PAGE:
In the video above, LuHi Principal, David Ness, talks about the importance of filling classrooms with teachers who:
- Are experts in their field
- Have a passion for their subjects that’s easily recognizable by students
- Can relate to their students
- Care about students and can nurture their growth
One of our Core Values as a high school is hiring very talented people to teach our students. As Dan mentions in the video, we look for “Talent Whisperers.” Daniel Coyle describes Talent Whisperers in his book, The Talent Code.
[Talent whisperers] know how to identify so closely with the needs and personality of a young person that they can coach and coax them to the next level of performance; they know how to be tough and tender, cold and hot, as the need arises. They are intensely interested in the talent and in the person trying to become better in that field of human endeavor. (Coyle, Daniel, 2009)
So, how do you measure a teacher?
Can you tell a teacher is excellent based on their advanced degrees? Maybe you judge a teacher by how well their students do on ACT, SAT, AP, or other standardized tests. Or perhaps it's simpler than that.
As Dan points out, you know good teachers when you see them.
If you want to know if a teacher is excellent, relatable, and intriguing - observe them. We have a standing invitation to any parent - prospective or current - to come sit in on any class.
What does this mean for your high school search?
If observing teachers at all the schools you are considering seems overwhelming, we get that. That's where trust comes in. Choose a school administration you trust to make the right choices for your student to have the best experience in and out of the classroom.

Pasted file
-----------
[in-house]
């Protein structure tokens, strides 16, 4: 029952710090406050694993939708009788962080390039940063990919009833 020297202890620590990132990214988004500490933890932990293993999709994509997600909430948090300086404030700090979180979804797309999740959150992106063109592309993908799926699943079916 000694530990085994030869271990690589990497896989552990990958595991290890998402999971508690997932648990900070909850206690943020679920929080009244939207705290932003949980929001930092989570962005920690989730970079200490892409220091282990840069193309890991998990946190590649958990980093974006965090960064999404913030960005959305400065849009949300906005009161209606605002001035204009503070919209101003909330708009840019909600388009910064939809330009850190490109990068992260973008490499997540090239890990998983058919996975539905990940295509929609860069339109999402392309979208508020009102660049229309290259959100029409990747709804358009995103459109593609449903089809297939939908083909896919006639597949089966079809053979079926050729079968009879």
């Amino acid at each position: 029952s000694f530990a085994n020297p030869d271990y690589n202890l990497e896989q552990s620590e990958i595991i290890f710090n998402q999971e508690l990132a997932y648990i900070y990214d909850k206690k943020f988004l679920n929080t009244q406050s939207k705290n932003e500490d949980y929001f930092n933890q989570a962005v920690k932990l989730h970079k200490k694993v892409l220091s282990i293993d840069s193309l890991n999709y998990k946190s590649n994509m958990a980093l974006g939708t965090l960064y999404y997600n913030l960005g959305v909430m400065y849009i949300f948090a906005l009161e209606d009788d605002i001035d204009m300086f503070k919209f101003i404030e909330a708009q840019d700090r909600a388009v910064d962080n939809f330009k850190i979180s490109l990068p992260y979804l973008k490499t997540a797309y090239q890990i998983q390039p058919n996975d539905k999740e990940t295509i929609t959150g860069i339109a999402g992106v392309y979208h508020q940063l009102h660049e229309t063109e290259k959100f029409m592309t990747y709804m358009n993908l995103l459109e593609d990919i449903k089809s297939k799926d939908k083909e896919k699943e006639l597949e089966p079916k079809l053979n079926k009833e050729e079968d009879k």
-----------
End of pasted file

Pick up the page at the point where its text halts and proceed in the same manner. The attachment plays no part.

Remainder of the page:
To build that trust with our families, we have a Freshman Guarantee. The Guarantee includes:
- Proactive check-ins with parents from teachers throughout the year - especially when the student is struggling or not reaching their full potential
- Mid-semester comment reports
- Staff time for collaboration on engaging, teaching, and helping freshmen Intentional conversation to find their "thing"
- Checking on alignment with our core values
“We systematically check in with students, their teachers, and their parents throughout the year. Through conversations and observations, teachers notice the kids who aren’t performing at their full potential. They also can recognize those who aren’t bought into our culture and core values.
Teachers can share those names with me or someone else in administration. We can broaden the feedback by asking other teachers for input. This year, we used surveys to for input on freshmen and transfer students.
I can follow up with kids that are struggling and reach out to parents. I can share the teacher feedback, and we can make a plan to get everyone back on the same page. The goal is a partnership - for us to work together to find the right solution for their student.”
This partnership with families adds up to an uncommon freshmen experience.
Connecting and Contributing
If you think back to your high school years, maybe you can remember a teacher you connected with. Perhaps that teacher even had an impact on the field of study you went into in college and beyond.
Your student spends 8+ hours a day with the adults at their school. Once students get to high school and take part in extracurricular activities, the number goes up. Every adult your student spends significant time around is impacting your student. For better or worse, they are a role model.
We are intentional about surrounding students with teachers who connect to kids. We look for teachers to contribute to our culture. That is the example we want our students to see: a pattern of connection and contribution. We lead, they mirror.
We call ourselves a family. Even as a school with 600 students, we are still a family. We are bold in this label because we put in the work to make it a reality. It's our reason to check in with students, ask them to make a greater impact, and expect them to buy into our core values. In this family, there is accountability.
Modeling accountability, drawing out student’s best efforts, communicating often with parents, and sharing expertise is indicators of a talent whisperer. This is what we expect out of our teachers. You should expect the same.